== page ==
Only a few would be aware today that Independent India's radio broadcasting on August 15,1947, was heralded by a rendering of Bankimchandra Chattopadhyaya's Vande Mataram by Pandit Omkarnath Thakur, music maestro, from the Delhi station of All India Radio (AIR).More so, the little known fact is that the rendering had a Bhavnagari connection. A proud son of Bhavnagar was in the small party that rendered the song that morning. Pandit Balwantrai, the oldest living disciple of Omkarnath, had accompanied Omkarnath on tanpura. Balwantrai says that Vande Mataram was sung with a unique devotion of heart by Omkarnath in an unusual raag. Vande Mataram, sung in the classical mode,is still there in the archives of AIR, although in a bit damaged form. Pandit Vishun Digambar Paluskar had originally composed Vande Mataram in raag Bangiya Kaphi. The more popular version of Vande Mataram that we sing today is in such a simple manner that masses too could sing it easily. However, Omkarnath evolved a special rendering of it with such depth and innovation that it became incomparable and could not even be effectively copied by others. It was so difficult that it was destined to remain beyond the pale of common people. Nevertheless,it had always been an enchanting and uplifting rendering that it became a classic by itself. Omkarnath had turned down many requests for its rendering by him on numerous occasions. Subhas Chandra Bose wrote to him to sing it at the 1938 Haripura Congress. Omkarnath, who had very strong views on the song, would never agree unless the organisers pledged to have the full version of Vande Mantaram and not an abridged one. Pandit Balwantrai,now in his eighties, hails from Bhavnagar, and presently lives in Varanasi,having been associated with music faculty at the Banaras Hindu University for years. A blind pupil, Balwantrai joined Omkarnath at the tender age of seven and stayed with him for more than three decades, following him like a shadow, singing with him and providing accompaniment on the tanpura. Recalling how Omkarnath came to sing on AIR in 1947,Balwantrai told me some years ago that in August of that year, the master was travelling in south India and had gone to the Sri Aurobindo Ashram in Pondicherry. "As usual, I was with him. Arrangements were being finalised in those days for the formal transfer of power by the British. As if out of the blue, we got a message from Sardar Vallabhbhai Patel, who was then the home minister and minister of information and broadcasting too, that Omkarnath should sing Vande Mataram from the Delhi station of AIR." Omkarnath once again expressed his desire to render the full version of Vande Mantaram. The Sardar agreed to this. "We reached Delhi on August 14. I remember there was a Kannad disciple, Laxmanacharya Puranik with us. At 5.30 a m the next morning, we went to the radio station. On the dot of 6.30 a m, the announcer told the listeners that Pandit Omkarnath Thakur would now offer tributes to the motherland on this first morning of Independent India by singing Vande Mataram.' " Says Balwantrai: " I was, with a tanpura, on the left of Omkarnath and Puranik on the right.There was one more person, whose name I have forgotten, with a sarangi. We all stood as a mark of respect to the occasion and Omkarnath sang. As his full throated Vande Mataram issued forth, as if pouring out the Guru’s soul, sonorously, melodiously, the listeners and musicians all were in a trance. The full version created a divine atmosphere. After all, it was a maestro's master tribute to his country." Later, at the time of the silver jubilee of Independence, a copy of the recording made then was buried in a Time Capsule, along with other mementoes, at the advice of the then Prime Minister,Ms Indira Gandhi. Still later,the capsule was taken out for different reasons. In 1987, on the occasion of 40 years of Independence, duirng the prime ministership of late Mr Rajiv Gandhi, a request was made to replay the old recording. But authorities rejected saying the recording with the archives had been damaged. Balwantrai says: "I had pointed out that a disc recording of the national song was available and the undamaged portion was enough." Nothing came of it. About the damage to the original recording, Balwantrai says this raises many questions about how we preserve documents and records of our historic events. A record company, HMV, put out a few years ago a cassette containing cassical vocal recording of Omkarnath that features Vande Mataram. It is not a full form.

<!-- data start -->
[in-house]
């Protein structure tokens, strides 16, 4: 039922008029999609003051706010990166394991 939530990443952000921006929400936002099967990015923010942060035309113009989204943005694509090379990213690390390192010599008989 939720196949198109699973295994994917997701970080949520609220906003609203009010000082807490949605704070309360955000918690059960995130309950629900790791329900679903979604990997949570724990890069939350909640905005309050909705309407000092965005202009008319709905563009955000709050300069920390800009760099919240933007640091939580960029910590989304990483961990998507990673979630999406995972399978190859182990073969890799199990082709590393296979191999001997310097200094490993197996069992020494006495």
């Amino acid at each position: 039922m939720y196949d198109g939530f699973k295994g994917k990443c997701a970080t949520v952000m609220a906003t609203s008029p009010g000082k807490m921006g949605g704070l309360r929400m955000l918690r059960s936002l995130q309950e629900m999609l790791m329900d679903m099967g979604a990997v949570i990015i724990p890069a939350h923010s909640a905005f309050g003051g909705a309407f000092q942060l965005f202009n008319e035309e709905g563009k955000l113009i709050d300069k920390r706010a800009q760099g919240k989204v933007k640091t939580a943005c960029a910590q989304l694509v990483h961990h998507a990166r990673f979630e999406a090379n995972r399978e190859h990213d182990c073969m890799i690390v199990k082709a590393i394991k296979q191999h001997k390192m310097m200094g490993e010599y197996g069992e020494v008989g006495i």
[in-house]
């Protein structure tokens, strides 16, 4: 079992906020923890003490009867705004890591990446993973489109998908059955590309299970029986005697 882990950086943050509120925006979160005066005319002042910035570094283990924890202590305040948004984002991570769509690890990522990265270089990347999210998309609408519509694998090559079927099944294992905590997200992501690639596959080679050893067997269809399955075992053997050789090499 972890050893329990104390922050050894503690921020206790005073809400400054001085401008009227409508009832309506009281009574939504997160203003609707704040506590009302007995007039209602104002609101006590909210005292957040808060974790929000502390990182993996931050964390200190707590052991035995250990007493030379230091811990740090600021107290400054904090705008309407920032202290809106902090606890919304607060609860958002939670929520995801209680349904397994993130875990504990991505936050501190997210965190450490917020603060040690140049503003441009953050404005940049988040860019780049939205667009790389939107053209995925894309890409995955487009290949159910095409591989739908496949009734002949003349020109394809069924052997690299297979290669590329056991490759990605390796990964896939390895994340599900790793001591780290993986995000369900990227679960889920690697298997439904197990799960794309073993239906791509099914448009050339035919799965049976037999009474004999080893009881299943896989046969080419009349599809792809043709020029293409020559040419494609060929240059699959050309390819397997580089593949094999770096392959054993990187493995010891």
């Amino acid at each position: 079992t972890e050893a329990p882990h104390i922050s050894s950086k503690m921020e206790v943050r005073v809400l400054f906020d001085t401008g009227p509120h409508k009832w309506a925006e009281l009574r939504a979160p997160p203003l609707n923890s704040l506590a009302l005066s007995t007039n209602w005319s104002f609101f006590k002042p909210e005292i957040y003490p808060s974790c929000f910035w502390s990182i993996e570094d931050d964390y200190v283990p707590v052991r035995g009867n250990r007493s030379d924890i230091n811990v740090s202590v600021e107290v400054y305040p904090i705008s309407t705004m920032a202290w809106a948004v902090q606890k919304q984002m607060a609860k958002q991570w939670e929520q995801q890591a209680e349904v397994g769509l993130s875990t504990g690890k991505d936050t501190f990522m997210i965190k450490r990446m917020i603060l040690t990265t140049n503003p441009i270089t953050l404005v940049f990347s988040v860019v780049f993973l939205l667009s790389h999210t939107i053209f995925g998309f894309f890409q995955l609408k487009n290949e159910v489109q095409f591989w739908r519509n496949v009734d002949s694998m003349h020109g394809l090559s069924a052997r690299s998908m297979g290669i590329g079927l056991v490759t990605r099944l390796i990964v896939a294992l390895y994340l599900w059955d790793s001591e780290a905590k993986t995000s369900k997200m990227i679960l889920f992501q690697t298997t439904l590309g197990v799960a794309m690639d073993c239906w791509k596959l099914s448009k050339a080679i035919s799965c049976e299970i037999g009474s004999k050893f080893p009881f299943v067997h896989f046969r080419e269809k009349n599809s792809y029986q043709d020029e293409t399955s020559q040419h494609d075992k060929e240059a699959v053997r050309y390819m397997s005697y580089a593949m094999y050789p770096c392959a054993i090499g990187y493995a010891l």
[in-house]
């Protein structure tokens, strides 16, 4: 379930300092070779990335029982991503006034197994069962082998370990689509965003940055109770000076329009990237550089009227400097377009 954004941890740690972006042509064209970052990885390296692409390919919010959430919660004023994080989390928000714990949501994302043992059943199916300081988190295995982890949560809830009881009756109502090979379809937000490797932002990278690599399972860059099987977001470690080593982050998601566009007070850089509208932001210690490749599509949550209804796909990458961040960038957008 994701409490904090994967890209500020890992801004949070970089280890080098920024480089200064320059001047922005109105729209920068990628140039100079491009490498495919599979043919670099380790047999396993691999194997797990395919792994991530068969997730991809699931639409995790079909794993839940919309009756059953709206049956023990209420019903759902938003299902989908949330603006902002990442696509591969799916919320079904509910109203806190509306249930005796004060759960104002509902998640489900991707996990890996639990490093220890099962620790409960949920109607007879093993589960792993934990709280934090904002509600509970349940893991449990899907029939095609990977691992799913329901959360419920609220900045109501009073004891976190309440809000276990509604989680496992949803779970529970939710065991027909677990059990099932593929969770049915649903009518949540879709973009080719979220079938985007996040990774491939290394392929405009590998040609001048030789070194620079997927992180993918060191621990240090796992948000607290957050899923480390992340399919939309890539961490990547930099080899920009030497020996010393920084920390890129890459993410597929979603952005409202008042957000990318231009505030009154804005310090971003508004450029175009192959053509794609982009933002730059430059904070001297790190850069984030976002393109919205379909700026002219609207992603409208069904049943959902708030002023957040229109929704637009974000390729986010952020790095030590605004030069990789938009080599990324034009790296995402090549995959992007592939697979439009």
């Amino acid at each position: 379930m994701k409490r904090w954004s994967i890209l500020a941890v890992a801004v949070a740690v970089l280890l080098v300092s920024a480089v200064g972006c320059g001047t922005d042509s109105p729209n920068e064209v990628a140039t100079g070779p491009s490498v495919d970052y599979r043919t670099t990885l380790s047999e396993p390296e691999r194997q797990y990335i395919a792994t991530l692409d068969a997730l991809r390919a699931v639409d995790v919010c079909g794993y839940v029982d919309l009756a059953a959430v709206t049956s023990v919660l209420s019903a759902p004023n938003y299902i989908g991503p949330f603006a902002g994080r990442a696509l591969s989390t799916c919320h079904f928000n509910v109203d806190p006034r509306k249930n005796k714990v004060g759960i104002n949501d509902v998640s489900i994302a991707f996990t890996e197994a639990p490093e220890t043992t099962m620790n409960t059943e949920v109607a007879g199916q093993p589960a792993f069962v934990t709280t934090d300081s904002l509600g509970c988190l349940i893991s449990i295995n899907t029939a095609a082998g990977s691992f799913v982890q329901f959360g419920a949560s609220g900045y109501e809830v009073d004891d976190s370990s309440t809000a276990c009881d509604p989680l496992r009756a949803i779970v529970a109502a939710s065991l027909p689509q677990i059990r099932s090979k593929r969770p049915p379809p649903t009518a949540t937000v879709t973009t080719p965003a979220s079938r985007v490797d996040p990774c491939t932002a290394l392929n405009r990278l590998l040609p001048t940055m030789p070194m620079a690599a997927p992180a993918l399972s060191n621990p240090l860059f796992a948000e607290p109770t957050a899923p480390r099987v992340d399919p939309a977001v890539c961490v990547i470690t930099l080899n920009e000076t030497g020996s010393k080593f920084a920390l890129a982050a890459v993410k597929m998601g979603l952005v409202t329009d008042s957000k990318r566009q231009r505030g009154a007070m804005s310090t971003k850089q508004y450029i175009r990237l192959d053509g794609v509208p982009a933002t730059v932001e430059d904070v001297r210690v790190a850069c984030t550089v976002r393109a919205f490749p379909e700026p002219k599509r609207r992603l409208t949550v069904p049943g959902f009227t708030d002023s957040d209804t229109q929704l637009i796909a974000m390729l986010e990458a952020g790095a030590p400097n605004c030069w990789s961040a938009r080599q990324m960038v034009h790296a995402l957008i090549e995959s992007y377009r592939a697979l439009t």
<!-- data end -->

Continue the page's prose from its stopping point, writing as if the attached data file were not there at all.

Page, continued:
Tuesday, December 15, 2009